Gallery Owner Recalls Growth of Arts District, White Linen Night

NEW ORLEANS – With its bounty of museums, restaurants, boutiques, and art galleries, the Warehouse District in downtown New Orleans is almost always brimming with activity.

But in 1988, when Arthur Roger moved his eponymous art gallery from the Garden District to its current location on 432 Julia Street, the area was “a ghost town.”

“It was the place you raced through from uptown, to get to downtown, and you didn’t really think of stopping there,” he recalled.

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At the time, there were only about ten contemporary galleries in the city, and most of them were in the Uptown area, situated in “long and narrow” historic buildings that were not conducive for showcasing contemporary art, said Roger. Meanwhile, the Contemporary Arts Center (CAC), was flourishing in the Warehouse District.

Founded in 1976 by artists for artists, the CAC spurred economic development in the Warehouse District – and in New Orleans, in general – by attracting artists and art-based businesses into the area, now commonly referred to as the Arts District of New Orleans.

“It made a great deal of sense for us to locate near the Contemporary Arts Center,” said Roger. “The Contemporary Arts Center really blossomed and became such a vital part of the culture of the city.”

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The New Orleans-based World’s Fair in 1984 also drew attention to the Warehouse District and its spacious buildings, which became prime real estate for gallery owners.

“This was a great location because it was so central to everything,” said Roger, adding that he still never imagined the neighborhood would become such a bustling hotspot.

The Arts District will be busier than ever this weekend.

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The 25th Hancock Whitney White Linen Night, which spans the 300 to 700 blocks of Julia Street, takes place on Saturday, August 3, from 5:30 p.m. to midnight.

During Saturday’s fete, art lovers can explore curated exhibitions of local, regional, and internationally renowned artists at more than 20 of New Orleans’ finest galleries and arts institutions, including the Contemporary Arts Center, The Ogden Museum of Southern Art, and the National WWII Museum.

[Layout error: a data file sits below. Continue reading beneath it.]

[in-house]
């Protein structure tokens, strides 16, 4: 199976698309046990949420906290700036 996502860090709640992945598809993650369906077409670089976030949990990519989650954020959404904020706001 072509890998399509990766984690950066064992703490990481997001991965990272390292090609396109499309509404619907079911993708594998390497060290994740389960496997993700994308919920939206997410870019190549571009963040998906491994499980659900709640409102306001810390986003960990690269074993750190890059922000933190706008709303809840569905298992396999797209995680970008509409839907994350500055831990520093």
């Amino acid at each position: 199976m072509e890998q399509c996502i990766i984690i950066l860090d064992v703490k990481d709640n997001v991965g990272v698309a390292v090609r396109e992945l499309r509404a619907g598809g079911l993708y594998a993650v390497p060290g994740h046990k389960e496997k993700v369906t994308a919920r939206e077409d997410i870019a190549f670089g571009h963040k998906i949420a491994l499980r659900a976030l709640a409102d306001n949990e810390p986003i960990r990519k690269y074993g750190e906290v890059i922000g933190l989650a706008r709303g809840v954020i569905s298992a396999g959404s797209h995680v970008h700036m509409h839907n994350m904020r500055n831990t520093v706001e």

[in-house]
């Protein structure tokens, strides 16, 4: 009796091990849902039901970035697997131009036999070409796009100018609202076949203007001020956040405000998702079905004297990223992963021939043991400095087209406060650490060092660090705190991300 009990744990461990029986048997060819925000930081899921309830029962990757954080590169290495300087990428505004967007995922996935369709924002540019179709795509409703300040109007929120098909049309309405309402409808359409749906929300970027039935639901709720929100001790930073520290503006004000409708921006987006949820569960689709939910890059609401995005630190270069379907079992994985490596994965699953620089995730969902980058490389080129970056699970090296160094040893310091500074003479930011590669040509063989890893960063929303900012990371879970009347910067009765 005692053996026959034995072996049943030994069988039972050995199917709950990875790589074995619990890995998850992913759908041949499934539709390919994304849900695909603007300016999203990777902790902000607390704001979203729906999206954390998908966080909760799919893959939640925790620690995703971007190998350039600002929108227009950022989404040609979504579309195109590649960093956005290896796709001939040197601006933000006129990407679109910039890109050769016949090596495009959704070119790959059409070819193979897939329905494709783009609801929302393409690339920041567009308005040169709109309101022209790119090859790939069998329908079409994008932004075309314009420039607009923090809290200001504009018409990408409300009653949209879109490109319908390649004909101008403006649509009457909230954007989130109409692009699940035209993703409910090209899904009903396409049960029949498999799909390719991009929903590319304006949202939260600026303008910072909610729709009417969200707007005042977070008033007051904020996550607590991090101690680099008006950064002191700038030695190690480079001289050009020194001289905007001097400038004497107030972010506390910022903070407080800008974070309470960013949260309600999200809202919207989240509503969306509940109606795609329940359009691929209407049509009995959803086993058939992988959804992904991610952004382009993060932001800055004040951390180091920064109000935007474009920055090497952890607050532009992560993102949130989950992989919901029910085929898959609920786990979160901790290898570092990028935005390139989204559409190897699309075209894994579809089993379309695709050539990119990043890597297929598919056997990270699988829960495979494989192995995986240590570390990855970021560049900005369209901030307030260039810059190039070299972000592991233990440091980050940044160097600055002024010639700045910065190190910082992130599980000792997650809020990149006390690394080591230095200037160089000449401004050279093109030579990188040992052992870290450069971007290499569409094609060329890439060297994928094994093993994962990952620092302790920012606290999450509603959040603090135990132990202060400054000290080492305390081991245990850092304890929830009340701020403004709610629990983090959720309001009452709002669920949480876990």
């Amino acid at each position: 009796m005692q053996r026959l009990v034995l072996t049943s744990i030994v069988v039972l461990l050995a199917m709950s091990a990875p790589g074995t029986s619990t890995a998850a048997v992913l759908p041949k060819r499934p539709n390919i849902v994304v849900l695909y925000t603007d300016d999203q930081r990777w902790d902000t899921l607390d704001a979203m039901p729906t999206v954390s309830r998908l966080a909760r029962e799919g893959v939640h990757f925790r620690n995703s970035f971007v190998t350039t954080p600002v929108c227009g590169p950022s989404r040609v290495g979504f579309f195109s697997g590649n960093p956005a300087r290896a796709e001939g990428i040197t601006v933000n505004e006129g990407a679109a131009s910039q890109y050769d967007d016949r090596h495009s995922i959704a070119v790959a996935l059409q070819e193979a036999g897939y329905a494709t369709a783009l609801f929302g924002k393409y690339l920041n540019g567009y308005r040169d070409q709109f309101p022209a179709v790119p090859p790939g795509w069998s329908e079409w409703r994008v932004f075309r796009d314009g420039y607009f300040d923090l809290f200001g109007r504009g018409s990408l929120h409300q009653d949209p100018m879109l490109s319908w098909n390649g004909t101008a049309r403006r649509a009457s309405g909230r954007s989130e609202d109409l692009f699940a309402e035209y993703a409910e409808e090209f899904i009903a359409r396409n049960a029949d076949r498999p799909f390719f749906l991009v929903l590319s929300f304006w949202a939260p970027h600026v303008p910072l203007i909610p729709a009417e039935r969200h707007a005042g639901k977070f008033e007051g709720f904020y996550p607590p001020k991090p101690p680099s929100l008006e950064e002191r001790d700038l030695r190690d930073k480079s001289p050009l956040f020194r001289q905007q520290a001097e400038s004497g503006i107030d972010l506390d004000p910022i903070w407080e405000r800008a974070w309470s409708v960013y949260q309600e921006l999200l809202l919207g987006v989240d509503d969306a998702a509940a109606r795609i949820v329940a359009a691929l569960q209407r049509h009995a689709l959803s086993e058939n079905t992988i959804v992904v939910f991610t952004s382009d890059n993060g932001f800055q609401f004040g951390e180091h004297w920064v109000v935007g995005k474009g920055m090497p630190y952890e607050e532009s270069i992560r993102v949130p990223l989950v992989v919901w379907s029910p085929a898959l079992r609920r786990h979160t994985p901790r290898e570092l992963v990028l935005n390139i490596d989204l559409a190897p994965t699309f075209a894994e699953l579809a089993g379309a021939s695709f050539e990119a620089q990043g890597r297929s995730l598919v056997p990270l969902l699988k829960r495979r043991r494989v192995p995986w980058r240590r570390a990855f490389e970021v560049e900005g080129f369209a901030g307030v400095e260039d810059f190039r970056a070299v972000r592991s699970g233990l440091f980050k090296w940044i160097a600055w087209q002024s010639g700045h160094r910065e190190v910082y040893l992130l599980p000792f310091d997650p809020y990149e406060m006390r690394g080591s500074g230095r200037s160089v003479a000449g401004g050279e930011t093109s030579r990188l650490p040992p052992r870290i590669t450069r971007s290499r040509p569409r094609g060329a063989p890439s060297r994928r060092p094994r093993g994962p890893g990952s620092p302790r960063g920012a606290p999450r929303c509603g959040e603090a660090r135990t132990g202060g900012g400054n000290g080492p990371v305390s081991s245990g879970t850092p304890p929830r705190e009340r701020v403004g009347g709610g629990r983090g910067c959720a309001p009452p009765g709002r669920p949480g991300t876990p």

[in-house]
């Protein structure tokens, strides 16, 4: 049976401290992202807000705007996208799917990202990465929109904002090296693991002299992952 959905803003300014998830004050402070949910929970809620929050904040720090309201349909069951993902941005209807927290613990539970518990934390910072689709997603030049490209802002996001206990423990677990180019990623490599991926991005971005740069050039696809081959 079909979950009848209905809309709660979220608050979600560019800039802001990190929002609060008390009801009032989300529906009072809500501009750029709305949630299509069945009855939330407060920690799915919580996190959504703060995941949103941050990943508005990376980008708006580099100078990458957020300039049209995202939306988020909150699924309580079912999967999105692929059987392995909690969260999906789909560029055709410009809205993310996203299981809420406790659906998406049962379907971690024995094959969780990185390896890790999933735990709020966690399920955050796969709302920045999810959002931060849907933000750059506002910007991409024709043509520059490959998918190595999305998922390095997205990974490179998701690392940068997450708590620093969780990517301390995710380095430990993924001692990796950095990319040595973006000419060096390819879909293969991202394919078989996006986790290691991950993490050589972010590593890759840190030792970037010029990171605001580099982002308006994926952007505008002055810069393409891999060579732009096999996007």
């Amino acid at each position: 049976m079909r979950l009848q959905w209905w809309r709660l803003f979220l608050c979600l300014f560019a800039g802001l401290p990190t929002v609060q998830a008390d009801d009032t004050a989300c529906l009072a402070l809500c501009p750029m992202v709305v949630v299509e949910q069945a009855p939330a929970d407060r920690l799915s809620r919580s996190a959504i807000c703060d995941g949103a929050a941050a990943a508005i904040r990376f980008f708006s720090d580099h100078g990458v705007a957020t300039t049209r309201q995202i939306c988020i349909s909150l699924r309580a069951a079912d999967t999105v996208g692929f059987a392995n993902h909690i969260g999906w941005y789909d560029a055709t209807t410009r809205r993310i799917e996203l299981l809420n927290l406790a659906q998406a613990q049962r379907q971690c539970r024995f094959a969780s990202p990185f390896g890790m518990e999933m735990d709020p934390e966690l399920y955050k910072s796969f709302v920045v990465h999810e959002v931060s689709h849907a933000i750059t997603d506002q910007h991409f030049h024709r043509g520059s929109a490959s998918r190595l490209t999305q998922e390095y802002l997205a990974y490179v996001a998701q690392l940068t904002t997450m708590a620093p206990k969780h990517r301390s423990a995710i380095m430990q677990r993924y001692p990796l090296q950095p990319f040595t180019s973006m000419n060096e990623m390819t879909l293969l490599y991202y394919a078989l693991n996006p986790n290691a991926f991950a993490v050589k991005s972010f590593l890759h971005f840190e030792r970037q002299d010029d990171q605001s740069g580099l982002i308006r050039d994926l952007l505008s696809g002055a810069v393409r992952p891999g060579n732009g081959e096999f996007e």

The Julia Street block party also features cuisine and cocktails from more than 30 local restaurants and vendors, and it’s free and open to the public.

The event was established in 1994 by enterprising gallery owners, trying to boost their summer business. Exceeding all expectations, more than 7,000 people attended the inaugural celebration.

Today, Hancock Whitney White Linen Night attracts more than 30,000 guests.

“Hancock Whitney has always been a significant and long term supporter of the arts in New Orleans, and specifically to what is now referred to and commonly known as the Hancock Whitney White Linen Night,” said Gary Lorio, the regional president of Hancock Whitney. “To have an event like this that supports the artists, either directly or indirectly, through making people more aware of the offerings of the art community, helps the artists, the economy, and the city.”

During White Linen Night, Roger will feature three African American artists from the 9th Ward: Leonard Galmon, Demond Melancon, and Brandon Surtain. The selection of these artists is a nod to Roger’s Lower 9th Ward upbringing, and a powerful reminder that African American artists are shaking up the contemporary art world.

“This event is meant to call attention to the artists, and the richness of the culture of the city, but it tends to get overshadowed by the party aspect of the event,” said Roger. “I think this year, there is a collective effort to refocus it, and to do everything that we can to make people come away with more than just a good time, but a chance to learn something about the art community.”

For details on Hancock Whitney White Linen Night, visit

Suzanne Pfefferle Tafur is the associate news editor of

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